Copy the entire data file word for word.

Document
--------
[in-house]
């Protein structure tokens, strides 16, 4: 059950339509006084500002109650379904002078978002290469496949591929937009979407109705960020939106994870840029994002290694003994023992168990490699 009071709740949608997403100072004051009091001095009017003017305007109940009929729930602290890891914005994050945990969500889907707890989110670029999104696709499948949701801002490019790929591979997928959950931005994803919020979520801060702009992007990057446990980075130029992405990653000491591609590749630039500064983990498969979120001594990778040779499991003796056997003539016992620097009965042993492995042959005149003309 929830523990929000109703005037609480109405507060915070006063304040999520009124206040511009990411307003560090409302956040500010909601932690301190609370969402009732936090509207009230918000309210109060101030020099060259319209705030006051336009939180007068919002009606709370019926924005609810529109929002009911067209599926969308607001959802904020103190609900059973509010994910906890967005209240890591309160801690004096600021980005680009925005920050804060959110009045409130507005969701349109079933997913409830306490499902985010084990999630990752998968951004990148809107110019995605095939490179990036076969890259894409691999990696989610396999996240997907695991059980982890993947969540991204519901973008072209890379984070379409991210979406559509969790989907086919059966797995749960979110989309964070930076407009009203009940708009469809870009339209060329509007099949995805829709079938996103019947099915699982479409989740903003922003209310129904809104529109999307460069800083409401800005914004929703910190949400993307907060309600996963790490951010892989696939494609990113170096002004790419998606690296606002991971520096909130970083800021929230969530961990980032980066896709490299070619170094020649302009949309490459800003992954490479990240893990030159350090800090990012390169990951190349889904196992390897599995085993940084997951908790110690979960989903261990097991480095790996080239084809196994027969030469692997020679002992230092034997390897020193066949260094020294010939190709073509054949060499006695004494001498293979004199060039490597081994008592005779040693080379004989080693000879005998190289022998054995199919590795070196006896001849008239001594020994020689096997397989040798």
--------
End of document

[in-house]
């Protein structure tokens, strides 16, 4: 059950339509006084500002109650379904002078978002290469496949591929937009979407109705960020939106994870840029994002290694003994023992168990490699 009071709740949608997403100072004051009091001095009017003017305007109940009929729930602290890891914005994050945990969500889907707890989110670029999104696709499948949701801002490019790929591979997928959950931005994803919020979520801060702009992007990057446990980075130029992405990653000491591609590749630039500064983990498969979120001594990778040779499991003796056997003539016992620097009965042993492995042959005149003309 929830523990929000109703005037609480109405507060915070006063304040999520009124206040511009990411307003560090409302956040500010909601932690301190609370969402009732936090509207009230918000309210109060101030020099060259319209705030006051336009939180007068919002009606709370019926924005609810529109929002009911067209599926969308607001959802904020103190609900059973509010994910906890967005209240890591309160801690004096600021980005680009925005920050804060959110009045409130507005969701349109079933997913409830306490499902985010084990999630990752998968951004990148809107110019995605095939490179990036076969890259894409691999990696989610396999996240997907695991059980982890993947969540991204519901973008072209890379984070379409991210979406559509969790989907086919059966797995749960979110989309964070930076407009009203009940708009469809870009339209060329509007099949995805829709079938996103019947099915699982479409989740903003922003209310129904809104529109999307460069800083409401800005914004929703910190949400993307907060309600996963790490951010892989696939494609990113170096002004790419998606690296606002991971520096909130970083800021929230969530961990980032980066896709490299070619170094020649302009949309490459800003992954490479990240893990030159350090800090990012390169990951190349889904196992390897599995085993940084997951908790110690979960989903261990097991480095790996080239084809196994027969030469692997020679002992230092034997390897020193066949260094020294010939190709073509054949060499006695004494001498293979004199060039490597081994008592005779040693080379004989080693000879005998190289022998054995199919590795070196006896001849008239001594020994020689096997397989040798």